Joyce challenged the interpreters to examine their own preconceptions in order to become more effective educators. “This is something that we talked about in training. What is the difference between genuine ignorance and aggravation or malice? What can we do to make sure that we’re not contributing to this interaction?”
The curriculum Joyce developed is now an integral part of interpreter training. “I’m pleased to say it’s been very successful.”
'An Amazing Moment'
In her current position, Joyce manages all of the volunteer docents, who are stationed at positions around the site to provide further detail to visitors, complementing the work of the tour guides. Many of the docents are 9/11 stakeholders, who had direct experience of the event.
Understandably, there are other stakeholders who have been reluctant to visit the site. “For some, they don’t want to go back because it was so traumatic. For others, there was a very real fear that the museum would not do the story justice,” Joyce says.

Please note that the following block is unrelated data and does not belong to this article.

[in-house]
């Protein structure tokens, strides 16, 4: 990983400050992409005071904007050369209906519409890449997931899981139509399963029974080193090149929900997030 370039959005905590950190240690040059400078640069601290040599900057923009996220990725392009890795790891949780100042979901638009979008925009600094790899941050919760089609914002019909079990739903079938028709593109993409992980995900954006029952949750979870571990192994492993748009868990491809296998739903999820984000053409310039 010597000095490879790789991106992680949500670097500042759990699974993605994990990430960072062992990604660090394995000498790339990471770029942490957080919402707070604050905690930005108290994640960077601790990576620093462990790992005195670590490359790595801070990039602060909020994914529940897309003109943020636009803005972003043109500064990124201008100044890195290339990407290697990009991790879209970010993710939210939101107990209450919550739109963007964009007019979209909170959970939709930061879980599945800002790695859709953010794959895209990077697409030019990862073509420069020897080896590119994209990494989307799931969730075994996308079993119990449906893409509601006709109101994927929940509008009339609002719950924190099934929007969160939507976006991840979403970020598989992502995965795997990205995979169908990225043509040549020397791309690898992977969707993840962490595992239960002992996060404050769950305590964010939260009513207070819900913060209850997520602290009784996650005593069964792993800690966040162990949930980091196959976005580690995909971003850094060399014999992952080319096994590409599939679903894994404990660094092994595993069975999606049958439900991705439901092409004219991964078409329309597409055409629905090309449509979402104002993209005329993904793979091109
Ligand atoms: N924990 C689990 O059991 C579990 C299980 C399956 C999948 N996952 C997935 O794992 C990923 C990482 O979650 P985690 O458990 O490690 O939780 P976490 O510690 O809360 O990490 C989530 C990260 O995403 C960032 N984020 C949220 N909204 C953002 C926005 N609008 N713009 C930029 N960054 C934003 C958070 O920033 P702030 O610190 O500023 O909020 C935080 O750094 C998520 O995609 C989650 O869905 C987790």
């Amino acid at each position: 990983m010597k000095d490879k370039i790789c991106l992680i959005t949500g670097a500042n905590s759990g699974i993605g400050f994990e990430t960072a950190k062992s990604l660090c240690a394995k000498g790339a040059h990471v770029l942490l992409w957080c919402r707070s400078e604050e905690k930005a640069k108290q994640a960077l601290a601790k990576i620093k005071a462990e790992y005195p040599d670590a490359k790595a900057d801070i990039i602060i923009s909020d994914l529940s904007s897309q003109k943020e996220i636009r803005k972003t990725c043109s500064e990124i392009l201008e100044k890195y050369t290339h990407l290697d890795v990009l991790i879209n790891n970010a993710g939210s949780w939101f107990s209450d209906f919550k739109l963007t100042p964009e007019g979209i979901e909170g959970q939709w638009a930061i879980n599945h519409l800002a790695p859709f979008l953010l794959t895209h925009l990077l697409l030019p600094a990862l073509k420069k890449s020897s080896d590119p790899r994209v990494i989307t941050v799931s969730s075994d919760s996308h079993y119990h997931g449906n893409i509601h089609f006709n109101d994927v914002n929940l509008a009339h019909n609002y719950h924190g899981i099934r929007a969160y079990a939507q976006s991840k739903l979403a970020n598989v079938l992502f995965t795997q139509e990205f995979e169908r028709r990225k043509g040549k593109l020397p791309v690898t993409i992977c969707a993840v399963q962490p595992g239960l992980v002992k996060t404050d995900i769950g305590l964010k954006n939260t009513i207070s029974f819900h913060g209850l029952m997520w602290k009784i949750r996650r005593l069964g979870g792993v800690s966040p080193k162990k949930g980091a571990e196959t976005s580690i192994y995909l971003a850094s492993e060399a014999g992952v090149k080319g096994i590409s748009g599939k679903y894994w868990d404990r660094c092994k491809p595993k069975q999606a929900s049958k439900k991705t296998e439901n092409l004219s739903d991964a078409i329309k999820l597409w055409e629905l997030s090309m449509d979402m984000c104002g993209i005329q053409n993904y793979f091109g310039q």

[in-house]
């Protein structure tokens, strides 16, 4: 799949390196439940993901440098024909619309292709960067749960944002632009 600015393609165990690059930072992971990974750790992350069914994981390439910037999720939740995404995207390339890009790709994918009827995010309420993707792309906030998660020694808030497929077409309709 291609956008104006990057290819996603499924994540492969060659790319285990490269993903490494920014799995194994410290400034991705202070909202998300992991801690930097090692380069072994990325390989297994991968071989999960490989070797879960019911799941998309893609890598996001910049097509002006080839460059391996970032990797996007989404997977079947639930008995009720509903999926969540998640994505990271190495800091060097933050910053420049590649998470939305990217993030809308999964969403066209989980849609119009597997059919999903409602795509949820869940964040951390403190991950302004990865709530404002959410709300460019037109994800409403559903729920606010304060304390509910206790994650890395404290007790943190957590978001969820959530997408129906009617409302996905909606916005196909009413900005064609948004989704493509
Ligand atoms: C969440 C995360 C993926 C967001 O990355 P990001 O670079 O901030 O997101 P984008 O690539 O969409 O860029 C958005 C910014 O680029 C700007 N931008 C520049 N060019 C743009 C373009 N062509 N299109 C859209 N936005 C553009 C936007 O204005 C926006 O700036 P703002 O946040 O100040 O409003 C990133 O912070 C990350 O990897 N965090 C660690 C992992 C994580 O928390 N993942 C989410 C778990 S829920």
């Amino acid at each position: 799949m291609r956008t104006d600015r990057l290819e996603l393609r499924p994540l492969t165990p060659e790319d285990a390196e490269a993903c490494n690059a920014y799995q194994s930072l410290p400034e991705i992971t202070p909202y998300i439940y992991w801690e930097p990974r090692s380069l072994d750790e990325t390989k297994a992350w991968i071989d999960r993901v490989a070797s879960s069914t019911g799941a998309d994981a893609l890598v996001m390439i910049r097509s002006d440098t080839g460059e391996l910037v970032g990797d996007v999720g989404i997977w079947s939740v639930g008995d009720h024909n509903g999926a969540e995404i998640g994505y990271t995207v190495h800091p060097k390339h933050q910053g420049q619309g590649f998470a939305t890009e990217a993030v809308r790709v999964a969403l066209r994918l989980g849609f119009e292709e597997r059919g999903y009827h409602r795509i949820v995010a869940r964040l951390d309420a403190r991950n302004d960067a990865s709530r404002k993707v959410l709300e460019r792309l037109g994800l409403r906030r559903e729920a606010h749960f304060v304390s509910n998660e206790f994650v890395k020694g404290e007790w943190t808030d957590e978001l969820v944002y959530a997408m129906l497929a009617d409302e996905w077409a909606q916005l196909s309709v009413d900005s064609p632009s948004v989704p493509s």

“So it’s always very special when someone tells me, ‘I wasn’t ready before, but I’m here now. I’m so glad that I came.’”
Joyce vividly recalls one particular interaction with a stakeholder. “I had just wrapped up a tour and was answering questions. One of the gentlemen on my tour, who hadn’t spoken previously, said, ‘I was here at the twin towers.’ And he told me his story,” Joyce says.
“Once he got out of the towers, the man starting walking north toward his home outside the city. By the time he got to Harlem, his shoes were falling apart. A stranger stopped him on the street, took off his shoes and gave them to him. And then this man called a friend who had a car and said, ‘We’re going to get you where you need to go.’
“It was an amazing moment.”
Being immersed in the retelling of the 9/11 story on a day-to-day basis is not an easy undertaking. “Focusing on the facts, the concrete information, can help,” Joyce says. “But it sneaks up on you when you don’t expect it — for example, when someone on your tour looks emotional. We spend a lot of time as an institution talking about self-care and the importance of stepping back from time to time.
“And then of course there’s the mission — that feeling that you’re doing something important in honoring these lives and telling these stories,” she says. “It’s been a privilege to interact with the men and women who were part of the event, and those who weren’t and who want to learn about what happened here.”
The museum has developed a free 20th anniversary webinar for teachers and students.